Book review: “The Great Convergence” by Kishore Mahbubani (International Affairs)
‘The Great Convergence: Asia, the West, and the Logic of One World’ by Kishore Mahbubani (PublicAffairs, 2013), 328 pages, R$ 22,49 (Kindle, www.amazon.com.br)
"The twenty-first century has seen a rise in the global middle class that brings an unprecedented convergence of interests and perceptions, cultures and values."
The world, according to Kishore Mahbubani, a former Singaporean diplomat and one of Asia's most visible pundits, is becoming a safer, richer, more equal and overall better place. In addition, "a consensual cluster of norms has been sweeping the globe and has been accepted by policymaking elites around the world." The reader is bombarded with a string of seemingly never-ending good news: "Policy makers in all corners have essentially developed the same set of perspectives on how to improve and develop their societies." His overall point is that despite a sense of crisis in the West, the remaining 88% of the world is very optimistic about the future. 500 million Asians have recently emerged from poverty, and that number will rise to 1.75 billion by the end of the decade.
The remaining problems, Mahbubani says, can all be solved through stronger and reformed international institutions. "People no longer live in more than one hundred separate boats. Instead they all live in 193 separate cabins on the same boat. But this boat has a problem. It has 193 captains and crews, each claiming exclusive responsibility for one cabin. However, it has no captain or crew to take care of the boat as a whole."
Mahbubani is an impatient, somewhat rancorous big-picture writer, using many analogies and aphorisms, so he dedicates very little time to explain how exactly the changes he proposes should take place. Few would disagree that the UN needs reforms, but how can we overcome the many obstacles to get there? He proposes making Brazil, India and Nigeria permanent Security Council members and replacing the UK and France with a joint EU seat - an excellent proposal - yet are there any historic examples of great powers giving up institutional privilege without losing a war?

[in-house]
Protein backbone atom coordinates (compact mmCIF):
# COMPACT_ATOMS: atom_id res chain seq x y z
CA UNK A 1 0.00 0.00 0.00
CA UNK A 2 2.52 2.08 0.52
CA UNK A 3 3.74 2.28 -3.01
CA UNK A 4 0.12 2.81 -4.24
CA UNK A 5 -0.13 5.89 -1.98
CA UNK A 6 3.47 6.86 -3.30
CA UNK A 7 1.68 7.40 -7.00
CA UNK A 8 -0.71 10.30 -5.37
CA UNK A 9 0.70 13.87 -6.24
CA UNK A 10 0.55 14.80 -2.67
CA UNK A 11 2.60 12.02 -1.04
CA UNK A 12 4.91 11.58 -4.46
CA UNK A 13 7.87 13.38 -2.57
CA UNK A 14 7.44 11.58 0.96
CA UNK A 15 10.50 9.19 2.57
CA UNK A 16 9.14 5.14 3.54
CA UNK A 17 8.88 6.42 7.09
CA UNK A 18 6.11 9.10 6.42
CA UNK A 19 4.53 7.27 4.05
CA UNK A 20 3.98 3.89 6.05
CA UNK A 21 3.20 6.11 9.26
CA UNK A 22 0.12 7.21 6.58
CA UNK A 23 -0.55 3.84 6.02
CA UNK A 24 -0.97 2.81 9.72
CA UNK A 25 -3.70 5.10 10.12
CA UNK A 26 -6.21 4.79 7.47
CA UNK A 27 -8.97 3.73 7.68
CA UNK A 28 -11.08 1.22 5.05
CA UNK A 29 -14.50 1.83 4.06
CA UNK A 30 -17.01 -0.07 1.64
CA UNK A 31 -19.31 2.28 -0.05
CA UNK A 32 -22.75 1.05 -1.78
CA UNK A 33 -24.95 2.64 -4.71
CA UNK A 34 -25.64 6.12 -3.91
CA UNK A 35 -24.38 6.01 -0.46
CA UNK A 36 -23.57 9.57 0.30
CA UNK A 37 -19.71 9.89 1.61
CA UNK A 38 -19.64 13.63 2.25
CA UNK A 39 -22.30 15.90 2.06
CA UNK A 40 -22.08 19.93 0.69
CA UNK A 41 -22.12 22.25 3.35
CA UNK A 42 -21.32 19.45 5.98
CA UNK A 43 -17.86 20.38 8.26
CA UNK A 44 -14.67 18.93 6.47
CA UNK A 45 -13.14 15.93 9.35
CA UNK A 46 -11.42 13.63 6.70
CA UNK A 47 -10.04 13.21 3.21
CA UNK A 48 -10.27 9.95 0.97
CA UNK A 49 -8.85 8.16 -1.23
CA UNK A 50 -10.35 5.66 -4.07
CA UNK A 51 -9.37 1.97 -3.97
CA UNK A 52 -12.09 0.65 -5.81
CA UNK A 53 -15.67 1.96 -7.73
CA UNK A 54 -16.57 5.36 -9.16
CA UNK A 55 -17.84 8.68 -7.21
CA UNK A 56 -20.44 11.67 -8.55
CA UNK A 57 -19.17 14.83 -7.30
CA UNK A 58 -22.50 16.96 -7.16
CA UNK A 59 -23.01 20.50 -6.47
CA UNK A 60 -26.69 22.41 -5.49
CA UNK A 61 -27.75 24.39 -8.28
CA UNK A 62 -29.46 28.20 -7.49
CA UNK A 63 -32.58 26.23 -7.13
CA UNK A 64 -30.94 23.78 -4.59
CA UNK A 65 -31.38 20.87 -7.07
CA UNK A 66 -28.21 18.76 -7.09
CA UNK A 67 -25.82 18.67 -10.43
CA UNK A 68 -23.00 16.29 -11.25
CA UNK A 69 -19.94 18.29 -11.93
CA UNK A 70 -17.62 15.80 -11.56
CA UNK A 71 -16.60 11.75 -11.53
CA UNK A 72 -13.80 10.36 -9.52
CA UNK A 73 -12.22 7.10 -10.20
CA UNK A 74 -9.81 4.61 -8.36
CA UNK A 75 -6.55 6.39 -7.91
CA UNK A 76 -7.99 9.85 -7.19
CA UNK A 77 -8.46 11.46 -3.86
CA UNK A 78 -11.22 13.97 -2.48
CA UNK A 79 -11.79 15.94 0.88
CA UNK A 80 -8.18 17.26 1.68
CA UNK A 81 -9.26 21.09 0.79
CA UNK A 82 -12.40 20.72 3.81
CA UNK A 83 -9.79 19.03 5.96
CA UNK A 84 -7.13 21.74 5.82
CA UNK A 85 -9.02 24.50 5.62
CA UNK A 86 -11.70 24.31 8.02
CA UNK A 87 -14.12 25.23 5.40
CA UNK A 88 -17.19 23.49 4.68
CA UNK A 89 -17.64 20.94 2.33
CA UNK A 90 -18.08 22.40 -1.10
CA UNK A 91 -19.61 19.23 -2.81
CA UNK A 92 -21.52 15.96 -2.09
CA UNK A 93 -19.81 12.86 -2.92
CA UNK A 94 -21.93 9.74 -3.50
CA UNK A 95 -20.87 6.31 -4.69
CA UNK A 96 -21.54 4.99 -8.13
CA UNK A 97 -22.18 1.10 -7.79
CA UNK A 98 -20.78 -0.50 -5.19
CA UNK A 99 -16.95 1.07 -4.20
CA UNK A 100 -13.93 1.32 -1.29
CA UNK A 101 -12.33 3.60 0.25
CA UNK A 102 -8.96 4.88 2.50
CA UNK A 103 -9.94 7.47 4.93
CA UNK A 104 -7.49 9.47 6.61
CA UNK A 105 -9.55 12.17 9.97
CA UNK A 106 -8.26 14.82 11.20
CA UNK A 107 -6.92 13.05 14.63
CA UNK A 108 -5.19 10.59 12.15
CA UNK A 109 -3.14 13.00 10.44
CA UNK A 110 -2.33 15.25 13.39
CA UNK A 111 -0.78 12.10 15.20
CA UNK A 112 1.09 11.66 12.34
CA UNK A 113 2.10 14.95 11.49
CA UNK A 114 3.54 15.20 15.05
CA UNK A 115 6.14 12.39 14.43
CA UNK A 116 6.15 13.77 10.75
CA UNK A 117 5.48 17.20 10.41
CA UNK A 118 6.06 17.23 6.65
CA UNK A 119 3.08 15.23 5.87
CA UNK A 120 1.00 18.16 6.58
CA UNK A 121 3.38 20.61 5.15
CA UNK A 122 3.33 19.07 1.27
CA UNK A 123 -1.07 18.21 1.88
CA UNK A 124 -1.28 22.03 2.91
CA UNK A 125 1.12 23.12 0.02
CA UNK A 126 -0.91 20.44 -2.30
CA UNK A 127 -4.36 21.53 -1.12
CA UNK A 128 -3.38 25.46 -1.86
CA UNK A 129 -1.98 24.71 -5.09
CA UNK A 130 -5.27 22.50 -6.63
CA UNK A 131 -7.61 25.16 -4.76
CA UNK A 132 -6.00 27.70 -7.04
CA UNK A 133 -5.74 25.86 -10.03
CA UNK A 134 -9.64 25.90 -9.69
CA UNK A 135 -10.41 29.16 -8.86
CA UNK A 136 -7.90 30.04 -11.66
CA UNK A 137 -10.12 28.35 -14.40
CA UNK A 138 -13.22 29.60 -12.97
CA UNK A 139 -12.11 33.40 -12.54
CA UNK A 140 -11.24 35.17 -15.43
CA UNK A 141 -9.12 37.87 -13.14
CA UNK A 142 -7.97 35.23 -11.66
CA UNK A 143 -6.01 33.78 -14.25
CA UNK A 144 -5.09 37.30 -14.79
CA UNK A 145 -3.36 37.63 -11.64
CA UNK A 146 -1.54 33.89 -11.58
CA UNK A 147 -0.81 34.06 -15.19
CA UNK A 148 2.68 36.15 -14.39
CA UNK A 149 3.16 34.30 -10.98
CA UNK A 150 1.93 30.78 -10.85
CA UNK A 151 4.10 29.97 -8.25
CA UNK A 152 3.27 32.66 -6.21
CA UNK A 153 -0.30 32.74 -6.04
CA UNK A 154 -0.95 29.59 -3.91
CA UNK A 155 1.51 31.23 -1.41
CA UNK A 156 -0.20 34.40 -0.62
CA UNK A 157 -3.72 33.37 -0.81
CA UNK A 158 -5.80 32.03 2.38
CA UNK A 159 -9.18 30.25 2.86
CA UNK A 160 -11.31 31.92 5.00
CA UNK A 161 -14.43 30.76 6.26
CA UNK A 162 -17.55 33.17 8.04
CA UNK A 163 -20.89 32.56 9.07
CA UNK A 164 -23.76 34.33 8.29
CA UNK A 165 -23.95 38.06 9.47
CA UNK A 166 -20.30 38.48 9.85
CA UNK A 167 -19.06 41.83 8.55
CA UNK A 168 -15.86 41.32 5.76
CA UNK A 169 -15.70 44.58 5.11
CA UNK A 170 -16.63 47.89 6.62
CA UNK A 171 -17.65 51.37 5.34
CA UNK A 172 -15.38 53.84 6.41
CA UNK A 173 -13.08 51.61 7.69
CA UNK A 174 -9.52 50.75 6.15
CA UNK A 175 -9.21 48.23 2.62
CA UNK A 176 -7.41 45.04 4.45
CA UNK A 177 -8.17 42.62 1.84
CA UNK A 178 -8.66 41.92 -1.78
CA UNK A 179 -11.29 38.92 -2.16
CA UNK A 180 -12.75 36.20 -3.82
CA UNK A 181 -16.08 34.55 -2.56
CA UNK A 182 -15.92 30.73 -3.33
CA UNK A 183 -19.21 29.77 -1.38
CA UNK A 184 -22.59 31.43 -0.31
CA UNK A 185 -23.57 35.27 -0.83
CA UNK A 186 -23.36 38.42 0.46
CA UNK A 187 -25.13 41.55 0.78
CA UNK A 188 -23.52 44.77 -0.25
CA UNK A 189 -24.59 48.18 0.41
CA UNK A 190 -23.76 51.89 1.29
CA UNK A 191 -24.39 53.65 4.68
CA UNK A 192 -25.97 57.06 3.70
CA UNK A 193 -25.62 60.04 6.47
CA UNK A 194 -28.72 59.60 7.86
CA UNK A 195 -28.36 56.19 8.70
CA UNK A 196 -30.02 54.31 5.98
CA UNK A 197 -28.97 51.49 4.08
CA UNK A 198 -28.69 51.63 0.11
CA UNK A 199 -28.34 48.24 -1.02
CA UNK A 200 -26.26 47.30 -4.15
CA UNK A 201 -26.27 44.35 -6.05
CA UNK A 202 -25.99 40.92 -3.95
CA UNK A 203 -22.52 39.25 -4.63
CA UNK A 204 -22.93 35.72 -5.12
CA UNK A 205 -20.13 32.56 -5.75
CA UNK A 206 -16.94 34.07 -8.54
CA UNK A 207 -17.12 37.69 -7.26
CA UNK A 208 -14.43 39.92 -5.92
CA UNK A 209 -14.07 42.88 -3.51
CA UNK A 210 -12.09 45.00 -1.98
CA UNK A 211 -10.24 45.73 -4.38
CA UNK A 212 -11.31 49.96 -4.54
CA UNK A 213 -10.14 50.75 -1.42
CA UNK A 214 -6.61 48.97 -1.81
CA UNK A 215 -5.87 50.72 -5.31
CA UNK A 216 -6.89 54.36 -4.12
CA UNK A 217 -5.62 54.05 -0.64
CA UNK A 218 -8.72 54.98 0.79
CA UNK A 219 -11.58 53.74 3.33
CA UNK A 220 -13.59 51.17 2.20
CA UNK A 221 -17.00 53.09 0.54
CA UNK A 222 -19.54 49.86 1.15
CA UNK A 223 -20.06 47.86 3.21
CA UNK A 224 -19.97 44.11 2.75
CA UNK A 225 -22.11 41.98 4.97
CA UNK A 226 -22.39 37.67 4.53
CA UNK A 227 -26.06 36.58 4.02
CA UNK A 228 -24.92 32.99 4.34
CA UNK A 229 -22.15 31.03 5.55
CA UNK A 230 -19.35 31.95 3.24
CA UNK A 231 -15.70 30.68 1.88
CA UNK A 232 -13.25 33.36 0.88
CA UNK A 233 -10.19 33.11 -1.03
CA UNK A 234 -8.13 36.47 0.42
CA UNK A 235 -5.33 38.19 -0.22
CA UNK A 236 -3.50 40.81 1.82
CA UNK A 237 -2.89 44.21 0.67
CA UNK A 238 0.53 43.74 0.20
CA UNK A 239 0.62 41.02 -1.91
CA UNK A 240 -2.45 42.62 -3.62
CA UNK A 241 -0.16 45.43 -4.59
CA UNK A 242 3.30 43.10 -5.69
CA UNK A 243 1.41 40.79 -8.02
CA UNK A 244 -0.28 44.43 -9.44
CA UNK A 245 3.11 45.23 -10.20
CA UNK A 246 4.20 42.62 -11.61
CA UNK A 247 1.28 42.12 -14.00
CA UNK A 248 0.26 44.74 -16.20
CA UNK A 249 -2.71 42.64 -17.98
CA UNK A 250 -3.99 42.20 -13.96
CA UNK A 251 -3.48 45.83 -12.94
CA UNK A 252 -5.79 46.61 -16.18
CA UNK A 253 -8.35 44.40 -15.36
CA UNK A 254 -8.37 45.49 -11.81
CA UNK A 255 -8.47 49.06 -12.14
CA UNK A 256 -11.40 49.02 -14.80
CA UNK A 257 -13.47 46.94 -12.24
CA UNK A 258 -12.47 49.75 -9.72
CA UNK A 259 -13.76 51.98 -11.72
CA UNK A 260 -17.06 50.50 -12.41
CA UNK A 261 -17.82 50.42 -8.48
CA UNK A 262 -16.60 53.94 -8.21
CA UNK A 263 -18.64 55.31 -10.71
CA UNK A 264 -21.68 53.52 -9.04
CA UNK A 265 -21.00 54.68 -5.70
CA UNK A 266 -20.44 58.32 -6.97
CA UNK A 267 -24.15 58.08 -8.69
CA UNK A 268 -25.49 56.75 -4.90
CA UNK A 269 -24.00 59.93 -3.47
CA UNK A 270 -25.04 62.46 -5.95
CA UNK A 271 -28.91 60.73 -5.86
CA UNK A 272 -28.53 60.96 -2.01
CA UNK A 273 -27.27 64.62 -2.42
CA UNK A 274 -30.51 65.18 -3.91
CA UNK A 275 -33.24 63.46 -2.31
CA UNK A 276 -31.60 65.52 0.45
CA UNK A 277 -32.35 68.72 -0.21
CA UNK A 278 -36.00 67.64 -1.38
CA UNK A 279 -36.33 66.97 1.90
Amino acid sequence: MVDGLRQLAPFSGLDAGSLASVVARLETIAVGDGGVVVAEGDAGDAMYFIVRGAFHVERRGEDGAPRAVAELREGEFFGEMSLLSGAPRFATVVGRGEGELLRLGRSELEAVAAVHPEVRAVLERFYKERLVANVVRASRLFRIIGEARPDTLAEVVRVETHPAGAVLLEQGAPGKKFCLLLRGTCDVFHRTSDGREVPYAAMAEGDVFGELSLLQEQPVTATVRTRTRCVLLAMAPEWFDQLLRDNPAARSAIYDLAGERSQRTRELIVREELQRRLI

In many ways, The Great Convergence sounds eerily like Norman Angell's The Great Illusion, which argued that economic interdependence had made war all but impossible. Soon after its publication, however, World War I broke out in a profoundly interconnected Europe. Why exactly should things be different this time around? Why is the author so sure that a conflict between China and Japan is unthinkable?
His answer shows a worrying degree of elitism and unworldliness. Mahbubani simply reports how, during his debates at the World Economic Forum in Davos, global elites increasingly think alike. “It helps enormously when leaders of different countries have been trained at Harvard or Yale, Columbia or Stanford,” he writes.
That misses the point in four important ways. First of all, the governing elites of the majority of countries have not studied at US-American Ivy League Schools. Secondly, the idea that the world's elites should all learn the same ideas is problematic: It is precisely the Cambridge, Massachusetts-centric worldview of many international institutions that has kept them from understanding diverging local perspectives. Thirdly, even a Yale-educated leader will have to consider the immediate interests of domestic constituencies that empower them, which are usually not aligned with those of the champagne-sipping elites of Davos that have the capacity to look at global challenges from a long-term perspective.
Finally, Mahbubani himself is a perfect example of how a non-Western elite trained in the United States may very well disagree with many Western values. He (rightly) criticized the United States for its lack of enlightened leadership, yet fails to mention the many shortcomings of China's policies. The author has been one of the most forceful proponents of "Asian Values" (emphasizing order, stability and authoritarianism), arguing that the West places too much value on freedom, democracy and individualism. While he no longer explicitly supports these ideas, he continues to speak of Asia as if it were a single, cohesive unit. Yet how exactly do the values India cherishes align with those of China's society? Many thinkers in Asia would disagree with the notion of a unified set of Asian values.
Few of the ideas presented in The Great Convergence are truly original and the book is filled with truisms and soundbites that, at closer inspection, make little sense ("We will increasingly realize that our village is a world and not that our world is a village").
And yet, given the scarcity of books on global order written outside of Europe and the United States, it is likely to gain a considerable readership around the world. Rightly so: Despite its flaws, The Great Convergence may help Western scholars obtain a glimpse at non-Western perspectives, which continue to be greatly underrepresented in the international debate.